ZAHN: Has there been any official reaction from the Iraqi government to this vote last night?

ARRAF: There has, actually. And, as you might expect, it is pretty dramatic, as Iraqi statements tend to be.

State-run Iraqi TV says that this is just an example that the United States is abandoning the U.N. And it goes on to say that this is actually the beginning of the end of the American empire of evil. A lot of people here feel that this really is a worrying sign that the United States is in fact prepared to go alone, something they had expected, of course, but this kind of entrenches it -- Paula.

ZAHN: Another story that got a lot of attention here today was a front-page story in "The New York Times" which outlined a plan they say the administration was considering for a post-war Iraq. Now, the White House poured a little cold water on that today. But how would Iraqis respond to a plan like this that was set forth today?

ARRAF: Well, they certainly wouldn't applaud it.

It is kind of an amazing thought here to many people that the Americans believe that, even if they're not entirely happy with their president, they would welcome American troops in the street. As one Iraqi puts it, "I wouldn't want to see American soldiers outside my house in my street, because it is my street and it is my country." And I think that's something that perhaps we underestimate, that sense of national identity, even among the Shias and among the Kurds.

There really is a very strong sense that they are Iraqi. And like other Arabs on the street and in the region and in the Muslim world as well, they really have a very hard time with the thought of the U.S. coming in and occupying them -- Paula.

ZAHN: Thanks so much, Jane Arraf, reporting from Baghdad tonight. Appreciate that live update.

But anti-American sentiment isn't just limited just to countries hostile to the U.S. or linked only to American's hard-line position on Iraq. In countries that are traditional allies of the United States, in Europe, for example, there is growing anti-American sentiment, fueled by issues other than Iraq.

As Walter Rodgers reports, a segment of Europeans see America as a heavily armed bully.


CROWD: Bush, Blair, (UNINTELLIGIBLE) how many kids have you killed today!

WALTER RODGERS, CNN CORRESPONDENT (voice-over): One week it is London, the next, another European city, rolling anti-war demonstrations. These are the children of Europeans who demonstrated against Vietnam and later NATO missile deployments. Now their protests are fueled by Europe's growing Muslim population.

Anti-American? Somewhat. But more specifically: anti-George W. Bush, from the streets to European intellectuals.

ROSEMARY HOLLIS, ROYAL INSTITUTE OF INTERNATIONAL AFFAIRS: There is a lot of snobbism, a lot of disdain for the lack of intellect and lack of erudition of George Bush.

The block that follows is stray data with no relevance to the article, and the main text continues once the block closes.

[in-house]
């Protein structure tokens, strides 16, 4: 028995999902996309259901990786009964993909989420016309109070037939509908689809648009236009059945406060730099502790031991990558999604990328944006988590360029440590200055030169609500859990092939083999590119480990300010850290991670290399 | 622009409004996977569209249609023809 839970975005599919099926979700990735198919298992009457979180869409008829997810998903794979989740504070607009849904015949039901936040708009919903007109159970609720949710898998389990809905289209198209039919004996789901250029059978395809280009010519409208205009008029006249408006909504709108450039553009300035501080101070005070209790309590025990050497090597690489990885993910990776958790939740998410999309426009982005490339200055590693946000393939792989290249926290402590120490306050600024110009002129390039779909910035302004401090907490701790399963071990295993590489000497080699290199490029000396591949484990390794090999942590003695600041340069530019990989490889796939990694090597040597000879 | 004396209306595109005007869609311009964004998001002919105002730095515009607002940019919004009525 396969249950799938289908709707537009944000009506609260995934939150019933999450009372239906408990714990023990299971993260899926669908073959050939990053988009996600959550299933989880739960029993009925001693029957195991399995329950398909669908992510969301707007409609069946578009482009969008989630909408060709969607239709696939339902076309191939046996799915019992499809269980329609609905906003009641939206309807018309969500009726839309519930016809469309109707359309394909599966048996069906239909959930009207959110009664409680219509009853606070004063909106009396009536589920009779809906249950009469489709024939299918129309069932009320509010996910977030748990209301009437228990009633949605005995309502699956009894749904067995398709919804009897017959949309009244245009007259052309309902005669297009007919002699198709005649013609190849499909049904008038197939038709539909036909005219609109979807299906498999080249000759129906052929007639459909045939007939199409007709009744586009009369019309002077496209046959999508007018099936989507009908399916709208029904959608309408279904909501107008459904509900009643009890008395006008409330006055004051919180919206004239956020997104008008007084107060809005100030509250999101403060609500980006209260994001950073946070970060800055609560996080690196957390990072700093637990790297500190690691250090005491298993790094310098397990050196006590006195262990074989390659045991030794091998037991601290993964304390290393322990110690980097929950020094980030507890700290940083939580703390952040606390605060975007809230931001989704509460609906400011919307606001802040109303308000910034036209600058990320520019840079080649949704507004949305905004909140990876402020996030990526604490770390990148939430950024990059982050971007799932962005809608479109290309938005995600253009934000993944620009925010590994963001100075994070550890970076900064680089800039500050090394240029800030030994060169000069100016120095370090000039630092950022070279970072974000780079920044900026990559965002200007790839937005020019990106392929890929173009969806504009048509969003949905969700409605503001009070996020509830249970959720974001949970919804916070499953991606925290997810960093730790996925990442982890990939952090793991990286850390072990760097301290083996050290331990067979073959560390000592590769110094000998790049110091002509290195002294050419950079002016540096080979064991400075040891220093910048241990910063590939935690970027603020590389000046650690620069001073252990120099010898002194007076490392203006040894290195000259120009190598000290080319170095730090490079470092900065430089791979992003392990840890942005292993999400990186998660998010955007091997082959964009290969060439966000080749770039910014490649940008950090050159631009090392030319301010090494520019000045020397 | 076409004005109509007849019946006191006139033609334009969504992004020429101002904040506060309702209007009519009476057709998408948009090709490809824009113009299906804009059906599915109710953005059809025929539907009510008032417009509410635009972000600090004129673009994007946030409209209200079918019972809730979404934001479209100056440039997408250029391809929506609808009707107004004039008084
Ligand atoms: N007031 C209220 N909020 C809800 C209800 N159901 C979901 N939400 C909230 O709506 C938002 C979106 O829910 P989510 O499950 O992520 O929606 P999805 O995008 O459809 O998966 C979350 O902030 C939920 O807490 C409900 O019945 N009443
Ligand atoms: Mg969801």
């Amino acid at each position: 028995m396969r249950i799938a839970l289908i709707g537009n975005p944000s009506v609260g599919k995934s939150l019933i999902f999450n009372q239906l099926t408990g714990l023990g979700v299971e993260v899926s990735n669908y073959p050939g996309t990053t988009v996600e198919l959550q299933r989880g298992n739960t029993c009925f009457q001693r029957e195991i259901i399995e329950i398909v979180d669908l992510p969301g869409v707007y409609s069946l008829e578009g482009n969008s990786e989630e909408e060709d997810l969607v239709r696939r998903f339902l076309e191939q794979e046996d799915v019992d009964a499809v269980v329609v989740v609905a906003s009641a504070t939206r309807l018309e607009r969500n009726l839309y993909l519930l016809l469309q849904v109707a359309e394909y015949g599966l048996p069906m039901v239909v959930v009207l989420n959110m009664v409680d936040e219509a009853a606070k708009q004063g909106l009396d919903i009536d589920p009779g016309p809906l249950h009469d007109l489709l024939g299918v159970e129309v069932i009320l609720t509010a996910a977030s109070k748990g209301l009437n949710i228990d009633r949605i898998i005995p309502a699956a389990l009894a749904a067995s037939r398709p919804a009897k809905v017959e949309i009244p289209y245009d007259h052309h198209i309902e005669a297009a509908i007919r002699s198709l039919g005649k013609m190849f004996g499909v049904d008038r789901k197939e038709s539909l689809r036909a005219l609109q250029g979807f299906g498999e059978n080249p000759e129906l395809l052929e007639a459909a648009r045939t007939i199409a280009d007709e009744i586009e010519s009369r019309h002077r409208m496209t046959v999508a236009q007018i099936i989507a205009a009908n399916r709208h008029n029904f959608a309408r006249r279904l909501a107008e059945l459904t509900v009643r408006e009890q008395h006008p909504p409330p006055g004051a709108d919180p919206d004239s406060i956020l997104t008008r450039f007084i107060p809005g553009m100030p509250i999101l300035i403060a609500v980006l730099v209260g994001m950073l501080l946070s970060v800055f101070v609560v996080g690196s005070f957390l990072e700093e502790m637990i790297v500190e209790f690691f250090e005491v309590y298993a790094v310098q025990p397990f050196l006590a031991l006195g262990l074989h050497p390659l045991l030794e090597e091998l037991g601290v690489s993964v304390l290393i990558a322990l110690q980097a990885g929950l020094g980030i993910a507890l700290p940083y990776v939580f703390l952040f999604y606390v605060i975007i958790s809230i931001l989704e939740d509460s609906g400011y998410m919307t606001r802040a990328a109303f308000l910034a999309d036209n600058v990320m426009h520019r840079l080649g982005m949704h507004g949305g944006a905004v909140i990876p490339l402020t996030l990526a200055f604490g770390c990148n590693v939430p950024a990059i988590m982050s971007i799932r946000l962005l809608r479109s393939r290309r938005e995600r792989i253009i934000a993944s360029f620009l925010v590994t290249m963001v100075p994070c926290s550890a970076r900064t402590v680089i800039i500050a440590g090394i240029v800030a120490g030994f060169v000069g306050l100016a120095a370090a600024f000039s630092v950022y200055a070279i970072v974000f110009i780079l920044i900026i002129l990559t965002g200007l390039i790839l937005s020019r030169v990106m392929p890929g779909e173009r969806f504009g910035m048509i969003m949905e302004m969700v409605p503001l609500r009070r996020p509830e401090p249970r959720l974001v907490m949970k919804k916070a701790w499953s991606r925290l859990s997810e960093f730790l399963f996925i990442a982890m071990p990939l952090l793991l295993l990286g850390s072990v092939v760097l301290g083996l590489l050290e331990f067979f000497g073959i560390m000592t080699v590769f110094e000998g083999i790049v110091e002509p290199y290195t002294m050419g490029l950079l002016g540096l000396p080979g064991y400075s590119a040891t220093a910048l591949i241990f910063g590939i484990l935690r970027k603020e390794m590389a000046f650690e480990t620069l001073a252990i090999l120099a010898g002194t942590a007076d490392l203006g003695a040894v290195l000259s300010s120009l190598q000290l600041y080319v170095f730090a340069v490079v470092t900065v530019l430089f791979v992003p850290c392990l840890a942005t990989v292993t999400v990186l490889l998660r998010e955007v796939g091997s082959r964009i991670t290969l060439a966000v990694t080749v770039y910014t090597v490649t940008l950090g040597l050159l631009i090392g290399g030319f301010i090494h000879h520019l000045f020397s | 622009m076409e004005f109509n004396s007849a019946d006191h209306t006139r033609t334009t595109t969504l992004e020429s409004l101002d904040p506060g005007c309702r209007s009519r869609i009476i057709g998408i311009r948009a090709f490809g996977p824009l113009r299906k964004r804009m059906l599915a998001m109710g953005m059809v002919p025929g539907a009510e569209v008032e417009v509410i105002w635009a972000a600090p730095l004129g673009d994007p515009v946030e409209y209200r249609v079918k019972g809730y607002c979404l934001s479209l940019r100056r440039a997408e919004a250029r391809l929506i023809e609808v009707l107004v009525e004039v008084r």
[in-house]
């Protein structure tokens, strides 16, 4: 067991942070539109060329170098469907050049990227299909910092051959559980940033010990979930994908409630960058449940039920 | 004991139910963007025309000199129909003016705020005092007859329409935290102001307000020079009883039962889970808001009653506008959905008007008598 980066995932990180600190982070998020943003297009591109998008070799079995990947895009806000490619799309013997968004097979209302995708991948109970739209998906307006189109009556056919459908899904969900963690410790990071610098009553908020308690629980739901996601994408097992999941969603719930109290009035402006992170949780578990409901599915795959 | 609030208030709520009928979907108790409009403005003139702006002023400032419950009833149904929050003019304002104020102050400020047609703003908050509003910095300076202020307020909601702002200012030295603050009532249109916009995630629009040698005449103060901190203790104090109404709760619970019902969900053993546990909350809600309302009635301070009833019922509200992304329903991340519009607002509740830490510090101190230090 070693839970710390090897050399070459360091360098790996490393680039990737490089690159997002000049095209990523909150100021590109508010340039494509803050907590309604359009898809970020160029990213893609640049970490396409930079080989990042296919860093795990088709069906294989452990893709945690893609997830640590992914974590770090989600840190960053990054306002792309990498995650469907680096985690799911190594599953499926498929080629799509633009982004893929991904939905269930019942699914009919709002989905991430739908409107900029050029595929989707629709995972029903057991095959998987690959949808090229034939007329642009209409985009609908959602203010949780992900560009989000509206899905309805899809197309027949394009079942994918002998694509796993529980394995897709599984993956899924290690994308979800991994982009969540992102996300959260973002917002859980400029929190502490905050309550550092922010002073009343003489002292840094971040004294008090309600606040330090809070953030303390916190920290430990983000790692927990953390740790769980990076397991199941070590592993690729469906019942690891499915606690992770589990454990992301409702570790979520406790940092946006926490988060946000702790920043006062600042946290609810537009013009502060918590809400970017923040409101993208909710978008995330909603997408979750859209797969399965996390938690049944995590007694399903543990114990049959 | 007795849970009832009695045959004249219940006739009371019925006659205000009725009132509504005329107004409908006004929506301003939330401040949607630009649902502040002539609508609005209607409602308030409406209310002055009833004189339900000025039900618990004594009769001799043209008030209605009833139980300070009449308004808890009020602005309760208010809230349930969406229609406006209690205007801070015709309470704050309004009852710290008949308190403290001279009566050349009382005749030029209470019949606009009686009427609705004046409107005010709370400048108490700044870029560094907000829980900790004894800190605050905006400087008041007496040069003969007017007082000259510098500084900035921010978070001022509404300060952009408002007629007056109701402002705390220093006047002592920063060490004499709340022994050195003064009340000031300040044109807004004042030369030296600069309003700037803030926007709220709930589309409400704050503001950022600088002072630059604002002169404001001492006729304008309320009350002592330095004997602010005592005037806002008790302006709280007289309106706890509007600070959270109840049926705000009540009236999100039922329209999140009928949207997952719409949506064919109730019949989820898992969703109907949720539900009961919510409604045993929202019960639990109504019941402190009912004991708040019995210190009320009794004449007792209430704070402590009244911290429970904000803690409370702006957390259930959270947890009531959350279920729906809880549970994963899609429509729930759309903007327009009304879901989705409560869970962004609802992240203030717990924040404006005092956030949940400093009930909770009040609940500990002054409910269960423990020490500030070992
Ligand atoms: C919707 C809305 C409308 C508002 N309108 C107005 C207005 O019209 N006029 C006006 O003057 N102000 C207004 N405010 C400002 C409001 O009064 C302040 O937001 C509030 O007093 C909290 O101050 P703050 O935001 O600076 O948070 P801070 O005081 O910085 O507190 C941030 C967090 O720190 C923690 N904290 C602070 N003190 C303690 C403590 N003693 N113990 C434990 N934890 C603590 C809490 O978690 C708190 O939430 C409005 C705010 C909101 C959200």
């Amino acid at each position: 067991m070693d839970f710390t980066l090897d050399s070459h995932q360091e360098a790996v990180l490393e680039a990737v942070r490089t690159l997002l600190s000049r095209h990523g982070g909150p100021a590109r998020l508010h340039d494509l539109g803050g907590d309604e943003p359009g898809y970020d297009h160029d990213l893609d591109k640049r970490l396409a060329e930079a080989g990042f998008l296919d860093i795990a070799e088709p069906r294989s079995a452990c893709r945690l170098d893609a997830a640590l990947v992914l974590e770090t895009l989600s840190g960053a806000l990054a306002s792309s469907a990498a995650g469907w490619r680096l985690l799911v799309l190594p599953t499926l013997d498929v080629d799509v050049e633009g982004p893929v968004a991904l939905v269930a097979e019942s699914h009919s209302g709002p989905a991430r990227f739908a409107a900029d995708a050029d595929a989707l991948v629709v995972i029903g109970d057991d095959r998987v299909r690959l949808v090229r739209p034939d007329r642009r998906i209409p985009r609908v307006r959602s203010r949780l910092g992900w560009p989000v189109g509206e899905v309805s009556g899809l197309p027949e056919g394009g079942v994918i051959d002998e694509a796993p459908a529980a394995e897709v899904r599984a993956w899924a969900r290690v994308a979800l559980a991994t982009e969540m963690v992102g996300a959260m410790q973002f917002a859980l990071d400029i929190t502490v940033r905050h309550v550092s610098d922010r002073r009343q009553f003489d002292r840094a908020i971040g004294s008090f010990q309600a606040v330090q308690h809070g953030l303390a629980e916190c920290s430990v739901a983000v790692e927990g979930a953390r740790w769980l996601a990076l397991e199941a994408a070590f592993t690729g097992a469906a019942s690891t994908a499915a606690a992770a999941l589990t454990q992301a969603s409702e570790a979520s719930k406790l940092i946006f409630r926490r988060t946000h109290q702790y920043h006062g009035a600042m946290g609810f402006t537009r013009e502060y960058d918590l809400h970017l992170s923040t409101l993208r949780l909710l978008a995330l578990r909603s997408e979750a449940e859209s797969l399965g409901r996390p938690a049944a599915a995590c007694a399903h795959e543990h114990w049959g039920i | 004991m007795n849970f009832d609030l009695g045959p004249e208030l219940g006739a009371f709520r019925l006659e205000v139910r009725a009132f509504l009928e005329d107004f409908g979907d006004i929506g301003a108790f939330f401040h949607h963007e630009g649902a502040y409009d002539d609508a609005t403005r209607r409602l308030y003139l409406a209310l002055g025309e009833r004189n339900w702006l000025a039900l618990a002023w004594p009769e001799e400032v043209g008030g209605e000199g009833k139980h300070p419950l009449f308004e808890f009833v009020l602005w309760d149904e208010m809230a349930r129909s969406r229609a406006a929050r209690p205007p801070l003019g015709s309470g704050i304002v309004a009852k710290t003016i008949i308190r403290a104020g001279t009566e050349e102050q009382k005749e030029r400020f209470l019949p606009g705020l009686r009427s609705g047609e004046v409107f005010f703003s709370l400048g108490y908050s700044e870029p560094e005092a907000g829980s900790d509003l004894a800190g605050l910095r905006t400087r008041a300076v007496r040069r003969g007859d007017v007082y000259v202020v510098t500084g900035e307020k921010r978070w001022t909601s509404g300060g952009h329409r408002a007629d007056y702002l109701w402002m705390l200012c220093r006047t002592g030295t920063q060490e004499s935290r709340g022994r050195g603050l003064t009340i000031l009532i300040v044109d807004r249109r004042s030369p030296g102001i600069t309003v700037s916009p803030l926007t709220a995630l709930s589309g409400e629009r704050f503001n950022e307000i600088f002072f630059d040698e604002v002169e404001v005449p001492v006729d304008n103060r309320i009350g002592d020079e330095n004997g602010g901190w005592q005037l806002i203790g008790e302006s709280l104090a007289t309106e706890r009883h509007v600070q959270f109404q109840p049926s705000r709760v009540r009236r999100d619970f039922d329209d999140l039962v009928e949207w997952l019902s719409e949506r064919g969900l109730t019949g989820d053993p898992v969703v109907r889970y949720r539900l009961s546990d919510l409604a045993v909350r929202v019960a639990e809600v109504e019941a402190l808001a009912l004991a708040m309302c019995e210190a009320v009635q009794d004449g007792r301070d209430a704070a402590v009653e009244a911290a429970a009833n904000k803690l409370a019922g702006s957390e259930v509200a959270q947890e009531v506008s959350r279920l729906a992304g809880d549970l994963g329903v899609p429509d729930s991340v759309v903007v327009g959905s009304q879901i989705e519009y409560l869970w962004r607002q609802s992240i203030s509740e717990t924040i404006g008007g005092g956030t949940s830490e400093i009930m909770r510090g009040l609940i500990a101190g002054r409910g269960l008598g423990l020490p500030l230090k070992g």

RODGERS: It is not just Iraq. Europeans point out President Bush pulled out of the Kyoto environmental agreement, walked away from chemical weapons and nuclear test ban treaties, and thwarted the international criminal court.

JOHN RITCH, DIRECTOR, WORLD NUCLEAR ASSOCIATION: Taken together, these steps send an unmistakable message to the world that the United States sees itself less as the leader of the international system than being above the international system.

RODGERS: The European view is that United Nations participation is critical to world order. They see President Bush as a cowboy, Vice President Cheney and Defense Secretary Rumsfeld, the posse.

HOLLIS: Some Europeans think the U.S. administration has been hijacked by some rather frightening characters who are determined to fight evil in the world in the name of a good that they personally describe.

RODGERS: Europe's unease is also about power. America has it. Europe is militarily weak. Europe distrusts how President Bush will use American power.

TONY BLAIR, BRITISH PRIME MINISTER: I know the worry over Iraq.

RODGERS: Britain's prime minister, Tony Blair, loyally supports the White House, but his public and Parliament are worried.

GEORGE GALLOWAY, LABOR M.P.: The British people instinctively know that adding another war to the Middle East, where there are already quite enough wars already, doesn't seem like a sensible idea.

RODGERS: The decisive factor in the reelection of German Chancellor Gerhard Schroeder was his skillful, if not shameless playing of the anti-American card, declaring Germany will in no way participate in a war against Iraq.

DOMINIQUE MOISI, EDITOR, "POLITIQUE ETRANGERE": The bad guy of the Europeans and the Atlantic family in U.S. eyes is no longer France, but the Federal Republic of Germany.

RODGERS: To much of Europe, especially the French, Americanization and globalization are seen as greater threats than an Arab despot beyond the horizon.

MOISI: What Europeans are resenting is, to a large extent, the fact that they are becoming Americans themselves. They see in America a mirror for their own hopes and fear. And the more Americanized they are, the more they resent it.

RODGERS (on camera): This decoupling of Europe from America now seems likely to only get worse, if nothing else because few in Europe can really fathom the angry scar left on the American psyche by last year's attacks on New York and Washington.

Walter Rodgers, CNN, London.


ANNOUNCER: Next: why this country music superstar is now in the center of a controversy.

CONNIE CHUNG TONIGHT will be right back.


ZAHN: A hit song from country singer Tim McGraw is being pulled from the playlists of some radio stations. The single, "Red Ragtop," touches on abortion. And some country stations thinks it sends a bad message to young listeners.

Here are some of the lyrics causing the controversy.


TIM MCGRAW, MUSICIAN (singing): We decided not to have a child. So we did what we did. And we tried to forget. And we swore up and down there'd be no regrets in the morning light.